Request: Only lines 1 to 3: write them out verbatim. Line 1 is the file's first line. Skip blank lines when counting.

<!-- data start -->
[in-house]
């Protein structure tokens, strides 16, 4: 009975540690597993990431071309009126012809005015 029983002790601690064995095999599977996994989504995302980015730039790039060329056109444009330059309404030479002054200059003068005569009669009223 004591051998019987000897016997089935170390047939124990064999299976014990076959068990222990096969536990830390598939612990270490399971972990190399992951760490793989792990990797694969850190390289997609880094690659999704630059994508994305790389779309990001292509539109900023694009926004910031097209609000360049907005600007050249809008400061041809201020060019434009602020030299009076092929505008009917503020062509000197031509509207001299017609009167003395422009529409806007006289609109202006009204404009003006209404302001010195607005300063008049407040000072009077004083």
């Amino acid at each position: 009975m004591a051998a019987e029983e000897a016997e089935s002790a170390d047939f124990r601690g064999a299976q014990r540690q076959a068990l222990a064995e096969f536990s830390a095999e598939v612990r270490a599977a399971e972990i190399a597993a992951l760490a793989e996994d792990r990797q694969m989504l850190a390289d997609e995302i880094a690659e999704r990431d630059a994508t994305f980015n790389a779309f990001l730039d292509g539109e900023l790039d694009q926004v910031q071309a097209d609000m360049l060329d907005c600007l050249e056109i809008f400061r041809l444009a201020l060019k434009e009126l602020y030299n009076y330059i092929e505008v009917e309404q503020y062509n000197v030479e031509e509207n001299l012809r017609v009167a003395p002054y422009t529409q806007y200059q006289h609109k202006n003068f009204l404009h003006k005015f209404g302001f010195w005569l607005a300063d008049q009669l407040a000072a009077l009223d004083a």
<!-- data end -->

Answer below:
[in-house]
């Protein structure tokens, strides 16, 4: 009975540690597993990431071309009126012809005015 029983002790601690064995095999599977996994989504995302980015730039790039060329056109444009330059309404030479002054200059003068005569009669009223 004591051998019987000897016997089935170390047939124990064999299976014990076959068990222990096969536990830390598939612990270490399971972990190399992951760490793989792990990797694969850190390289997609880094690659999704630059994508994305790389779309990001292509539109900023694009926004910031097209609000360049907005600007050249809008400061041809201020060019434009602020030299009076092929505008009917503020062509000197031509509207001299017609009167003395422009529409806007006289609109202006009204404009003006209404302001010195607005300063008049407040000072009077004083």
């Amino acid at each position: 009975m004591a051998a019987e029983e000897a016997e089935s002790a170390d047939f124990r601690g064999a299976q014990r540690q076959a068990l222990a064995e096969f536990s830390a095999e598939v612990r270490a599977a399971e972990i190399a597993a992951l760490a793989e996994d792990r990797q694969m989504l850190a390289d997609e995302i880094a690659e999704r990431d630059a994508t994305f980015n790389a779309f990001l730039d292509g539109e900023l790039d694009q926004v910031q071309a097209d609000m360049l060329d907005c600007l050249e056109i809008f400061r041809l444009a201020l060019k434009e009126l602020y030299n009076y330059i092929e505008v009917e309404q503020y062509n000197v030479e031509e509207n001299l012809r017609v009167a003395p002054y422009t529409q806007y200059q006289h609109k202006n003068f009204l404009h003006k005015f209404g302001f010195w005569l607005a300063d008049q009669l407040a000072a009077l009223d004083a």